Next revolution of telemedicine in India hinges on its ASHA workers

With efficient upskilling and proper institutional support, India's ASHA workers can become a driving force in delivering digital health solutions for our nation

Updated: Jul 7, 2021 06:29:41 PM UTC
Image: Rebecca Conway/Getty Images

How has your life changed in the past year and a half? Are you working from home? Did you have to cancel travel or holiday plans? Any of these disruptions will seem minor against the disruptions seen in the health sector.

Throughout the world, health services collapsed under the burden of Covid-19. In India, regional disparities made the situation worse. In India, 71 percent of the country’s population lives in rural areas, whereas only 34 percent of doctors practice there. The pandemic exposed the historical underfunding and under-resourcing of public health in India.

The only solution to this humanitarian crisis is equitable access to healthcare in the country. That is a long term goal. In the short term, we need urgent solutions to deal with the skewed doctor-patient ratio. We need better distribution of infrastructure, resources, and medical expertise that are concentrated in urban centres today. We need rapid innovation to connect medical expertise with people in every corner of the country.

The technological connect
Telemedicine presents the shortest and most cost-effective path to addressing India’s healthcare challenges. It can deliver quality care even in remote corners of the country. During a pandemic, it helps maintain social distancing and reduces the risk of contagion for everyone involved. The technology to enable it is available but the success on the ground has been limited. What is the missing link needed to make it work?

Any solution to a health problem cannot be merely biomedical. This is especially true in India, where rural patients trust the in-person ‘touch and feel’ experience more than a voice on the phone or a face on the screen. For telemedicine to succeed, we need to build trust in the system through a human connection. Successful models of telemedicine, like the Aravind Eye Hospitals in Tamil Nadu, also demonstrate this.

The human connect
Accredited Social Health Activists (ASHAs) were introduced under the National Rural Health Mission (NRHM) in 2005. They are the first point of contact between the community and the healthcare system. They are residents of the village that they serve. Over the years, they have become the focal point of public health program implementation in India.

There are close to nine lakh ASHA workers in the country. Geographically and contextually, they are best placed to become the human connection between the doctor and technology on one end and the patient and the community on the other.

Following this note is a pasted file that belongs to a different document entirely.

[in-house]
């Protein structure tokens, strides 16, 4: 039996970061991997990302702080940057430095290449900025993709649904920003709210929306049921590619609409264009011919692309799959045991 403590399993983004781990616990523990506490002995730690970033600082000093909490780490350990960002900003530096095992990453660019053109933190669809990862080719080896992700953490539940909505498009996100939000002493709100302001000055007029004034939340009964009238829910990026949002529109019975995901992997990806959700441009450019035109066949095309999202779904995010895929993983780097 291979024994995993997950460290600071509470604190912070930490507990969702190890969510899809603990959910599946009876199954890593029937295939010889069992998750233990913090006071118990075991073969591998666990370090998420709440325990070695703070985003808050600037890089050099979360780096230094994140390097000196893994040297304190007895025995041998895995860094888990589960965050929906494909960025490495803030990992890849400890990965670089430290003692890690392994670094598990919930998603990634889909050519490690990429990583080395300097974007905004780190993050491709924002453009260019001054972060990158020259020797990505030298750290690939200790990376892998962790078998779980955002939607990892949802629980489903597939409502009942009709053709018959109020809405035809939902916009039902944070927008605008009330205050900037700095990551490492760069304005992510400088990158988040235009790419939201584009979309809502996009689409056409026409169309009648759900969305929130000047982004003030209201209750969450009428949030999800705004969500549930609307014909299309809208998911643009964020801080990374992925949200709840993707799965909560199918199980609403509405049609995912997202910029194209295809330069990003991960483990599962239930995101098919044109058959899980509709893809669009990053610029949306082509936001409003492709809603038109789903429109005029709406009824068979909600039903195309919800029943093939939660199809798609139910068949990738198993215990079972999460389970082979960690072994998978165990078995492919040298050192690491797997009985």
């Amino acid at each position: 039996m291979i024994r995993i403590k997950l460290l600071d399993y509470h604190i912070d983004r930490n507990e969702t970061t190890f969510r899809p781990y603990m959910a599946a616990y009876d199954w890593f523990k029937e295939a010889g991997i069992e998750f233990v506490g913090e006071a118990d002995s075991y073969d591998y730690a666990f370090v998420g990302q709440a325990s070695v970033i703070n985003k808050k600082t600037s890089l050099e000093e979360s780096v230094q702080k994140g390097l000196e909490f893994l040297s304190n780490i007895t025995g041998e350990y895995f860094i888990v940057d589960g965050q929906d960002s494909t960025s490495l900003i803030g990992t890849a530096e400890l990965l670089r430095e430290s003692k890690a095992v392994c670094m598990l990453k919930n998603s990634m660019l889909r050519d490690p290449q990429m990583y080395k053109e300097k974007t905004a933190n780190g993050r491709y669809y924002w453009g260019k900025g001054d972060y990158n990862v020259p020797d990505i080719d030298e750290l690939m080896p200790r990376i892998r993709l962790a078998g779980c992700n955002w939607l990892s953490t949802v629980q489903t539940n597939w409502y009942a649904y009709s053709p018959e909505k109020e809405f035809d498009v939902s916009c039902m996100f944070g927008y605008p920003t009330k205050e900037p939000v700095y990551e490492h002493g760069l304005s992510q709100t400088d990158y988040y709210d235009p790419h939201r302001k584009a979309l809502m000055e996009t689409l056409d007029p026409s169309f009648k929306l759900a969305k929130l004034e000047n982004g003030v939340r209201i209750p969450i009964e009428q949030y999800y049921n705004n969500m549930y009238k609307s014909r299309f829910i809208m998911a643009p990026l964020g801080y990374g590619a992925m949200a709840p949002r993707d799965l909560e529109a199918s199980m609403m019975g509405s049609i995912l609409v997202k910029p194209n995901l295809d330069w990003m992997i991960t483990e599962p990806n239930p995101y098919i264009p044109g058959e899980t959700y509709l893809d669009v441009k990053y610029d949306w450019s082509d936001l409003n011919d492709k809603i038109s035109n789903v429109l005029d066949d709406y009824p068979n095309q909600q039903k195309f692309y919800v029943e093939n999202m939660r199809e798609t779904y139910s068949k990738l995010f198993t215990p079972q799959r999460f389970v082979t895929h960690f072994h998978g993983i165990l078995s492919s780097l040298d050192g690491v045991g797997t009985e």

ASHA workers receive training and are responsible for referral and escort service for reproductive and child health, nutrition, health education, and promoting universal immunisation, amongst other roles. However, they are underutilised on the ground. Despite training, there are gaps in their knowledge and skills. They work on an incentive-based model. Even during the pandemic, when their services are critical, they barely make Rs 3,000 per month. The amount doesn’t even cover bare necessities and, in my opinion, should not qualify as a livelihood.

We need to empower ASHAs and other community health workers like Multi-Purpose Health Workers (MPHWs) and Auxiliary Nurse Midwives (ANMs) to strengthen the healthcare system using telemedicine from the ground up.

Empowered livelihoods for robust healthcare
How do we enable this cadre of healthcare workers, who already have the basic training, to understand the context and appreciate healthcare?

1. Solutions to upskill and reskill community health workers. These skills should help them fulfil higher-order roles like telemedicine coordinators in low technology and low resource settings.

2. Soft skills: As telemedicine coordinators, they should be equipped with positive behavioural skills. This will help them have empathetic and impactful interactions with patients.

3. Decision-making: They have to be empowered to be autonomous for on-ground decision-making and handling exceptions.

4. Security: They need monetary empowerment in terms of social security, job security, and insurance. Micro-entrepreneurial training and capital enablement will give them a growth path and help them create opportunities.

5. And finally, any solution must target these issues remotely as we live in a country of immense proportions and don’t have the luxury of time.

We need to create and implement solutions that will ensure effective, smooth and streamlined delivery of healthcare services and bridge the last mile gaps. The need of the hour is rapid social innovations that help community health workers grow into telemedicine coordinators. With efficient upskilling and proper institutional support, they can become a driving force in delivering digital health solutions for our nation.

P.S. If you or someone you know is working on this problem, or working on a solution that can impact this area, point them to Upjeevika’s Telemedicine Livelihood Challenge here:

The writer is a Co-Founder & CEO of LabourNet.

The thoughts and opinions shared here are of the author.

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